Not long ago in a research meeting, there was some discussion around how to define phases of life to facilitate quantitative analyses. As far as the medical and biological researchers were concerned, this was a no-brainer. To them, terms like infancy – early childhood – adolescence were obviously determined by biologically defined developmental phases. You won’t be surprised to hear that the social scientists did not agree.

The subject of childhood, and the nature of relationships between adults and children have struck me as particularly galvanizing cultural notions. The unquestioned assumptions created by these cultural constructs affect how research is carried out, the hypotheses scientists are willing and likely to explore, and public policies set in place.

One example I have observed relates to the different assumptions about early child education in France and Britain. In France, there is a strong emphasis on infants and very young children being sent as early as possible to a child care setting, like a crèche or childminder. Furthermore, the French education system has a well developed nationwide public kindergarten program, where children start school at the age of three, and sometimes even earlier. In conversation, certainly among the white middle class, exposing children to these institutions is considered to be of great benefit to their socialisation and important for optimal child development. By contrast, in the UK, the idea of sending a three year old to school and then to after-school care from 8am till 6pm (completely ‘normal’ in France) is greeted with horror by the white middle class. Instead, the home and the nurturing familial contact with a parent (inevitably a mother) is seen as the best environment for small children, and for as long as possible. It seems important to start involving children in group activities but just a little at a time. These differences are highlighted by the policies in each country. In France, child care is heavily subsidised, with a network of crèches and childminders endorsed and supervised by the local authority, and a school curriculum from the age of three. In the UK, nurseries are often privately run, with some subsidies, and many children will have only attended part-time child care until school starts at around four to five years of age.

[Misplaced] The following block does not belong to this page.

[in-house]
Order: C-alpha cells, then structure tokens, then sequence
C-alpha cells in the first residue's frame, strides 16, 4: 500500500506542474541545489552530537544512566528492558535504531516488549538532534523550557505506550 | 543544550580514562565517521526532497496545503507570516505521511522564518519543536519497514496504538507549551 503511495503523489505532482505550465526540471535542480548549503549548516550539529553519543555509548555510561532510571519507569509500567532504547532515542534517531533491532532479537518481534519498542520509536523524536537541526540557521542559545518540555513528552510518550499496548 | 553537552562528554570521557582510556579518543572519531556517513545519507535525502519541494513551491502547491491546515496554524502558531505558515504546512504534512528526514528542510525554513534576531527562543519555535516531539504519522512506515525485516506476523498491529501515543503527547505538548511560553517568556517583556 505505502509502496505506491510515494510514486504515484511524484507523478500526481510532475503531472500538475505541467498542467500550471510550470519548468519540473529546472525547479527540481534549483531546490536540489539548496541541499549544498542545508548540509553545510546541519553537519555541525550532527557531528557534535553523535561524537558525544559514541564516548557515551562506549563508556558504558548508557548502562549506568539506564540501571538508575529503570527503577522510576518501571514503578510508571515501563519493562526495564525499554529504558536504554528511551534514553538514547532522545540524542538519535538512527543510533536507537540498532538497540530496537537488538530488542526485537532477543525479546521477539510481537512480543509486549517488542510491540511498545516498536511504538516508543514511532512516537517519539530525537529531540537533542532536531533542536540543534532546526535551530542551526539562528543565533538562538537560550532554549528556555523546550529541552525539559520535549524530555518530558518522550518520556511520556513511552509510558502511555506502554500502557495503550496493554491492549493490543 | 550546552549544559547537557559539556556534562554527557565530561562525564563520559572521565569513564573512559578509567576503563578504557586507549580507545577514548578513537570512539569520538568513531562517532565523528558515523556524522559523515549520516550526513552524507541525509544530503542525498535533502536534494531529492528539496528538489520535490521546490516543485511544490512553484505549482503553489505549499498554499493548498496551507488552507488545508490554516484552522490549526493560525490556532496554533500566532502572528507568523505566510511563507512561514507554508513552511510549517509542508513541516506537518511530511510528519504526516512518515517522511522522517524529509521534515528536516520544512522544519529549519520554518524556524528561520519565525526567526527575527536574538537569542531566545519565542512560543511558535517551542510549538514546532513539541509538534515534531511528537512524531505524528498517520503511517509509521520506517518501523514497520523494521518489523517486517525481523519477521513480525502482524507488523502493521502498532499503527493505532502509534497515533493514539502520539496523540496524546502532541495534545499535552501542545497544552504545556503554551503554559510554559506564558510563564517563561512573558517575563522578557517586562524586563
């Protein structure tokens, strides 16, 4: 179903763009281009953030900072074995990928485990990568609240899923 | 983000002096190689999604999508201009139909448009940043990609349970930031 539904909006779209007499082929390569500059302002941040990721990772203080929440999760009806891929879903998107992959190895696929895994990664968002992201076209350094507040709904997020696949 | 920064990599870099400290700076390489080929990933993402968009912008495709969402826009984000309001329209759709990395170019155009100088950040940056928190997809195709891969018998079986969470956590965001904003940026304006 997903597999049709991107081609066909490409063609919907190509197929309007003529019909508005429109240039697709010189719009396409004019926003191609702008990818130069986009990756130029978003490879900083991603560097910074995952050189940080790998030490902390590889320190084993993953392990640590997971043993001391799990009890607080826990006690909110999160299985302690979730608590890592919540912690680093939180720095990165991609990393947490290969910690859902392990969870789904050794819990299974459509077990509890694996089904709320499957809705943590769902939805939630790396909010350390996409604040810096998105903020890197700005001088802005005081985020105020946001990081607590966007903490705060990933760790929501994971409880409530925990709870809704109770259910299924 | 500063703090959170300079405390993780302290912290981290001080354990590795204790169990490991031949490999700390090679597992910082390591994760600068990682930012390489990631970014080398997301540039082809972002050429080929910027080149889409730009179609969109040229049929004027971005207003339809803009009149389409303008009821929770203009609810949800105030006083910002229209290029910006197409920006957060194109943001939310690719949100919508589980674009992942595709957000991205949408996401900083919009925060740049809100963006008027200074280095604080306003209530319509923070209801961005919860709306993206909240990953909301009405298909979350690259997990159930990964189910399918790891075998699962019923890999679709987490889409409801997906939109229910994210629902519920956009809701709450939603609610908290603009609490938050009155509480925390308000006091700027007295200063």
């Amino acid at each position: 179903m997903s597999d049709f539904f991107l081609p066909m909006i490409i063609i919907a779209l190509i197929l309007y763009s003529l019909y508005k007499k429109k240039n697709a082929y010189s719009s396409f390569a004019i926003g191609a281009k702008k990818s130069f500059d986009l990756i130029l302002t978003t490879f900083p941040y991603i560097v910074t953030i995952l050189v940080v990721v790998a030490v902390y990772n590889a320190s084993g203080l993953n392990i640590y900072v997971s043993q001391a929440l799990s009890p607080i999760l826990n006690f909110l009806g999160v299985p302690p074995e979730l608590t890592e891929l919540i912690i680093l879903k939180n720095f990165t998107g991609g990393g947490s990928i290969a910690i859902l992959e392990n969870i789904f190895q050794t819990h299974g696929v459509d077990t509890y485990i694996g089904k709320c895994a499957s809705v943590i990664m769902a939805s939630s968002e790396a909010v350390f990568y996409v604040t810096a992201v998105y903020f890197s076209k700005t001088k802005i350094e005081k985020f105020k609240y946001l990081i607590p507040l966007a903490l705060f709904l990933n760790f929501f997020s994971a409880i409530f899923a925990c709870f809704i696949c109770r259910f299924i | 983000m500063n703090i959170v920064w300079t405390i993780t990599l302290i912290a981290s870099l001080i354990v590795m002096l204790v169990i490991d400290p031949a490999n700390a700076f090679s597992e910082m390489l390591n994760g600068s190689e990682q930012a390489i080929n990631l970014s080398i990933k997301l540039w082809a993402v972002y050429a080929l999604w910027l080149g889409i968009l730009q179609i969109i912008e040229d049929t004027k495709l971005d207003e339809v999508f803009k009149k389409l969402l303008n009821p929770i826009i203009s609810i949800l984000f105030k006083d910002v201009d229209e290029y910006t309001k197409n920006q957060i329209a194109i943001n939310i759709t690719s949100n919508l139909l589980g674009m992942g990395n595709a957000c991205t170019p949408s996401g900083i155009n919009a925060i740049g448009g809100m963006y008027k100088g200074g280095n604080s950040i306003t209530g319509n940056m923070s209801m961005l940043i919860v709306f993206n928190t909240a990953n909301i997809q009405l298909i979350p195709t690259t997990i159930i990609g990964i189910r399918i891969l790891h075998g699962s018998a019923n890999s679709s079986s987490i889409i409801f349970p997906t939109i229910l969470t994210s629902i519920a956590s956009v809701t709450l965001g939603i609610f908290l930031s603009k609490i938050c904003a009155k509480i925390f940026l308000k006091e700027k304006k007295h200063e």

Personally, I have no particular view that one approach is better than the other, the point I am making is rather that these deeply set assumptions about ‘what is best’ for kids go unquestioned. I have observed rather affective responses by each cultural group if you suggest that elsewhere the same assumptions don’t prevail. Issues about ‘what is best for children’ are galvanizing, and lead to strong reactions: doing anything other than what is culturally accepted is in fact considered harmful and dangerous to the children.

I have heard French parents chastise a mother who revealed that her baby slept with her in the same bed at night. This was deemed highly dangerous (she was told she could crush the baby, plus concerns about cot death etc), and also detrimental to the baby’s learning about autonomy and their relationship with their mother. When it was pointed out that in traditional societies co-sleeping was deemed perfectly normal, and allowed mothers to sleep while feeding their babies at night, this was dismissed as giving examples of barbaric practices from another era. I have also observed non-French parents living in France exclude themselves from French social gatherings because the time at which French families eat their dinners (around 8pm) and put their children to bed is considered ‘not good for the children’s routines’.